High Lawn Estate
This collection of drawings, photographs and papers documents the architectural history of the William B. Osgood Field family in Lenox, Massachusetts, and New York City from the period 1908 through the 1920s. The bulk of the collection focuses on High Lawn, a private house and working farm known today as High Lawn Farm, one of the first summer estates built by the firm of Delano and Aldrich. High Lawn was built as a summer residence for Lila Vanderbilt Sloane as a present from her father upon her marriage to William B. Osgood Field. While the farm had been in production since 1900, the house was constructed beginning in 1908 as a Georgian Revival house reflecting the French training of its architects. Delano & Aldrich also laid out the grounds, designed the Gate Lodge, and the interiors of the main house; the drawings for the property suggest that their involvement ended about 1912.
Two other architects were largely responsible for the construction of the farm buildings. During the years 1906-1912, the architect Alfred Hopkins designed a number of farm structures at the site. Known as the “dean of farm group architecture,” Hopkins had designed a number of estate farms, including that for Louis Comfort Tiffany on Long Island, and was the author of Modern Farm Buildings (1913, 1920 rev.). Hopkins was followed by a Lenox-born, New York architect, John C. Greenleaf, whose work at High Lawn spans nearly a decade. His works include the Garage and Carriage House (1912), the Milk Truck Garage (1912), the Main Barn and Water Tower (1916), the Playhouse and Studio (1916), and the Workshop (1920).
In 1935, the Field’s daughter, Lila, and her husband Colonel H. George Wilde purchased the farm from Mrs. Field’s estate. The Wilde family continues to run the dairy as High Lawn Farm and in 2007 donated the drawings and papers to the Avery Library.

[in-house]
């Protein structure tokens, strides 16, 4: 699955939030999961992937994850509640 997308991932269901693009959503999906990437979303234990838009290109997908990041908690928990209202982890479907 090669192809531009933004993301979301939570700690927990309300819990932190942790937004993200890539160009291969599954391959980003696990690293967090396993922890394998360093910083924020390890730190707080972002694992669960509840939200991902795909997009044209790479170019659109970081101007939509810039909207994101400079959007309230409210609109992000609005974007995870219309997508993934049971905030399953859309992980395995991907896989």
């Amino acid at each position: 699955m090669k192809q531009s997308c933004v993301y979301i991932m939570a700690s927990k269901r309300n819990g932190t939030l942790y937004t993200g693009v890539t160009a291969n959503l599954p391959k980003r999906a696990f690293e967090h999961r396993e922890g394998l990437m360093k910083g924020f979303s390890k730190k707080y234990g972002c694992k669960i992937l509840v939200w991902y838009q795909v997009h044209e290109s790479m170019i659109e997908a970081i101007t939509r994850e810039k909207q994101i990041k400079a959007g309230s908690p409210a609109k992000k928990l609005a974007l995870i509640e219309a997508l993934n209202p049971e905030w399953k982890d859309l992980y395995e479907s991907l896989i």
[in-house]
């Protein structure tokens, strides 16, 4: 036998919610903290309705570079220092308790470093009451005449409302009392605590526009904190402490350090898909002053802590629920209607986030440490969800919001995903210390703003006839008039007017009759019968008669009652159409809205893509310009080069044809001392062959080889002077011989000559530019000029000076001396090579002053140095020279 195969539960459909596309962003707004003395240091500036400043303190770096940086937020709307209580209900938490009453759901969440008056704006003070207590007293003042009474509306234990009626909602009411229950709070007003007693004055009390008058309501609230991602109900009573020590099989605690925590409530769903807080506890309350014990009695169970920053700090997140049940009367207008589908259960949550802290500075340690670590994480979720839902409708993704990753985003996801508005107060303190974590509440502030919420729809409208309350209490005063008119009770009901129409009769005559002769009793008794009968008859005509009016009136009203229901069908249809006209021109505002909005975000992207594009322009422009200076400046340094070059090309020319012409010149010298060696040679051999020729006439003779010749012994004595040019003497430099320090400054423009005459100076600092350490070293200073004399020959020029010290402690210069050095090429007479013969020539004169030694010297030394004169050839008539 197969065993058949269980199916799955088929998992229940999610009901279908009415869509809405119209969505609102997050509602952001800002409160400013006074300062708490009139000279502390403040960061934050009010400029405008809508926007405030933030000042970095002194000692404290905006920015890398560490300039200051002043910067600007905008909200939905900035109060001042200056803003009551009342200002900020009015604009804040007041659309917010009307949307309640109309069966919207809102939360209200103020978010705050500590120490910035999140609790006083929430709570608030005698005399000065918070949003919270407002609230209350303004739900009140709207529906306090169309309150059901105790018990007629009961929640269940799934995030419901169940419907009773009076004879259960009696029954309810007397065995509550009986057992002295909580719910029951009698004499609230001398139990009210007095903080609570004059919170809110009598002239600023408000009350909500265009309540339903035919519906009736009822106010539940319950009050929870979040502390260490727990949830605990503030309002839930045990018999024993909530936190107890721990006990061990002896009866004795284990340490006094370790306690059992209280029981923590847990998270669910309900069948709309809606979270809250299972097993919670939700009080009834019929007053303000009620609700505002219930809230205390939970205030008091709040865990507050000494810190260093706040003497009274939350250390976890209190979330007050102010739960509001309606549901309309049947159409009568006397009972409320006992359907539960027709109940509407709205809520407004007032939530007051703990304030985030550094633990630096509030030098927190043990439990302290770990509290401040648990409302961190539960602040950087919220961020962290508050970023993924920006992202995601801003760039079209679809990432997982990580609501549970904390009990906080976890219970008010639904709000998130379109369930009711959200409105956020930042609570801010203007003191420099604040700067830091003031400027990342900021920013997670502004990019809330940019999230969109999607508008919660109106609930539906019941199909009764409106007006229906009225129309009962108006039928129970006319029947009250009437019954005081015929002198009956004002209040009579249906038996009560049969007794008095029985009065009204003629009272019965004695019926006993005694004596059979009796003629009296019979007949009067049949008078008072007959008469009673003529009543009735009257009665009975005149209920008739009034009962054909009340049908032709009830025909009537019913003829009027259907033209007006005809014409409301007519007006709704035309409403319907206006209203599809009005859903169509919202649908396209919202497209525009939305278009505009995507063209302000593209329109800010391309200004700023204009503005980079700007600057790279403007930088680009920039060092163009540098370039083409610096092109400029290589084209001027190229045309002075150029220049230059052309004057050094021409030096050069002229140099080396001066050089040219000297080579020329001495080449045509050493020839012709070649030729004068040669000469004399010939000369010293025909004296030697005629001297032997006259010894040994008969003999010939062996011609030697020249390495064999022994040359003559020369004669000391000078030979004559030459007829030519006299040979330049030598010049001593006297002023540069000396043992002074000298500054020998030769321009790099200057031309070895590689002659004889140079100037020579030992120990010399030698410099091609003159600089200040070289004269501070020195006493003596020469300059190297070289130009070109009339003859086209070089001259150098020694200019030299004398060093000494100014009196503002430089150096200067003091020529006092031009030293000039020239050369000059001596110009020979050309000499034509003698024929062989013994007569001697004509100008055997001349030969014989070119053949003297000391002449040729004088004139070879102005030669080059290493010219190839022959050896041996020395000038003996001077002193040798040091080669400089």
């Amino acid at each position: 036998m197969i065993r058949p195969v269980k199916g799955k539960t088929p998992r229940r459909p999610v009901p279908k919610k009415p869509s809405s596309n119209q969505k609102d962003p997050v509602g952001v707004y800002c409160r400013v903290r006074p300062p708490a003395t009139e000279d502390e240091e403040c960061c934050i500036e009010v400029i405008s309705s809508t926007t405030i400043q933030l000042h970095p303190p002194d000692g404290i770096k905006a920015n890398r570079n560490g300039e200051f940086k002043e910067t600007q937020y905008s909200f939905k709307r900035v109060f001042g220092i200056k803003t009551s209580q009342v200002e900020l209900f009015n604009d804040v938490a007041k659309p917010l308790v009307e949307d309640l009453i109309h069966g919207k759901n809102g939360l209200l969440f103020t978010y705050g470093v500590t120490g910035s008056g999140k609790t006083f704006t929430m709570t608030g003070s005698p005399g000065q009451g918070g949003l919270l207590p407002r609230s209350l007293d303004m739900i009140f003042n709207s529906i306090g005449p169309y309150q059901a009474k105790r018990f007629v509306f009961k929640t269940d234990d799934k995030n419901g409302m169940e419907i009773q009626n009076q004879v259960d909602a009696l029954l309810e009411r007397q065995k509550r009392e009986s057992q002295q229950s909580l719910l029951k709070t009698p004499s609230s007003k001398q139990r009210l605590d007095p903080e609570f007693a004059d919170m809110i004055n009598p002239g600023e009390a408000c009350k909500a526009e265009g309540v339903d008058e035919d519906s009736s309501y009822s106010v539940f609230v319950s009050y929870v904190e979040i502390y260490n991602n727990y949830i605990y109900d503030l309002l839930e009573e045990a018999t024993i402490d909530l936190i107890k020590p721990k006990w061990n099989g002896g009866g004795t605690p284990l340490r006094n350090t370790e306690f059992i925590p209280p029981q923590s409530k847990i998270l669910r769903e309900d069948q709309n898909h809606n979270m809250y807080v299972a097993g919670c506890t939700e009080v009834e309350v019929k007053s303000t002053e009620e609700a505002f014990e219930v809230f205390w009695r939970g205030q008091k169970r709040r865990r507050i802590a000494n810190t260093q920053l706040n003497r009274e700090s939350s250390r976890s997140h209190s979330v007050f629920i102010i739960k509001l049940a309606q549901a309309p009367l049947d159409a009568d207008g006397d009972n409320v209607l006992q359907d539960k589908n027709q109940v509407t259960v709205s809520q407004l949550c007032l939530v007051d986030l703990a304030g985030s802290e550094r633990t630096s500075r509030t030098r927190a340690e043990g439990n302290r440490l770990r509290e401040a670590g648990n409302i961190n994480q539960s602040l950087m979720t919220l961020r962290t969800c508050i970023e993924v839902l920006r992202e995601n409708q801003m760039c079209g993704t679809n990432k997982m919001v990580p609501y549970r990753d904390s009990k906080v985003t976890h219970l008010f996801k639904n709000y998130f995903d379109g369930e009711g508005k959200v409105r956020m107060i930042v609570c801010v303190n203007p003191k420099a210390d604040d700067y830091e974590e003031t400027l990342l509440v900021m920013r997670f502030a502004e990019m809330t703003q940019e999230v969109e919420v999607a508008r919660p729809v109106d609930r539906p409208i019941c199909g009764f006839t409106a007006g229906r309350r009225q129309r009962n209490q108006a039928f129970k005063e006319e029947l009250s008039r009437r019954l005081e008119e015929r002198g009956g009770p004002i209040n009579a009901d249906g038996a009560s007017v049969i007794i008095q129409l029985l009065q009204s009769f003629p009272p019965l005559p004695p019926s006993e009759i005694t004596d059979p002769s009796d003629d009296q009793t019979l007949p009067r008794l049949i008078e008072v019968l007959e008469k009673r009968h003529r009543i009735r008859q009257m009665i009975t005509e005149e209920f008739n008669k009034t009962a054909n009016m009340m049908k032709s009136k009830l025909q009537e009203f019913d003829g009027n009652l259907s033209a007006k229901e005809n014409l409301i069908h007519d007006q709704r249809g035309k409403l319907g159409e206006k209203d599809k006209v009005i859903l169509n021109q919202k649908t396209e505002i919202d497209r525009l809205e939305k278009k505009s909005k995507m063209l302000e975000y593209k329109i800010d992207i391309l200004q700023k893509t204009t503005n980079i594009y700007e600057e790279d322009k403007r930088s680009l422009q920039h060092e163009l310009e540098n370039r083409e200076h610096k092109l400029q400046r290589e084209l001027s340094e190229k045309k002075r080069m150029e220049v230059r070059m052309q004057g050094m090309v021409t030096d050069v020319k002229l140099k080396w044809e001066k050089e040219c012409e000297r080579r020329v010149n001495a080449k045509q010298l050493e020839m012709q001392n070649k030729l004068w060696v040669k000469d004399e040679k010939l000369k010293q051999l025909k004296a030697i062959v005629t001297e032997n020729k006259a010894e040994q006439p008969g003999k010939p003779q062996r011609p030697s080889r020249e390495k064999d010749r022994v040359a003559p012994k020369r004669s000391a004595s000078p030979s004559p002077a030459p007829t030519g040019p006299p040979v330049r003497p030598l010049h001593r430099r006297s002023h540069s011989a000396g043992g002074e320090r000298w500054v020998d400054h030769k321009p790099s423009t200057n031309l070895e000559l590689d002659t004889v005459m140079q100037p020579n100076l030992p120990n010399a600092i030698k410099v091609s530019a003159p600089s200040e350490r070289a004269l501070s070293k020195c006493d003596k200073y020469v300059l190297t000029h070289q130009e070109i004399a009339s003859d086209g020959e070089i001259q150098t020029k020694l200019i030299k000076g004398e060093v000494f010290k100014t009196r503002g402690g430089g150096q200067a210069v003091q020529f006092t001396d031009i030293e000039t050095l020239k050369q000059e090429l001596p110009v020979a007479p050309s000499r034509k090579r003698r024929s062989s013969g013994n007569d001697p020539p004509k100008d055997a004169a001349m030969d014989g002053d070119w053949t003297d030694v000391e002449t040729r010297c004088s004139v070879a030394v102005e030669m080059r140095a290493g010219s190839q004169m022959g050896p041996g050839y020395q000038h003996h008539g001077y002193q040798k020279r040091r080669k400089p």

In addition to the farm in Lenox, the collection also contains drawings for several buildings in New York City. There are alteration drawings by Stuart & Stuart (1903) and Hunt and Hunt (1911) for 645 Fifth Avenue, which was the Field family home in New York. 645 Fifth and its neighbor 647 Fifth Avenue were designed by Hunt and Hunt in 1902-5 for George W. Vanderbilt, Mrs. Field’s uncle, who lived across Fifth Avenue in the Vanderbilt Mansion built by R.M. Hunt. There are also drawings for a commercial building by John C. Greenleaf for 8 and 10 West 37th Street.
In addition to more than 450 drawings, the collection contains 334 photographs (mostly construction photos of High Lawn Farm), specifications, general project files, and project correspondence during the years1908-1914.
In addition to the drawings for the house at High Lawn, the architects Delano and Aldrich are represented in the Drawings and Archives by a collection of more than 7,500 drawings and 3,000 photographs. Additionally, both Aldrich and Delano are represented by personal papers, correspondence, and scrapbooks.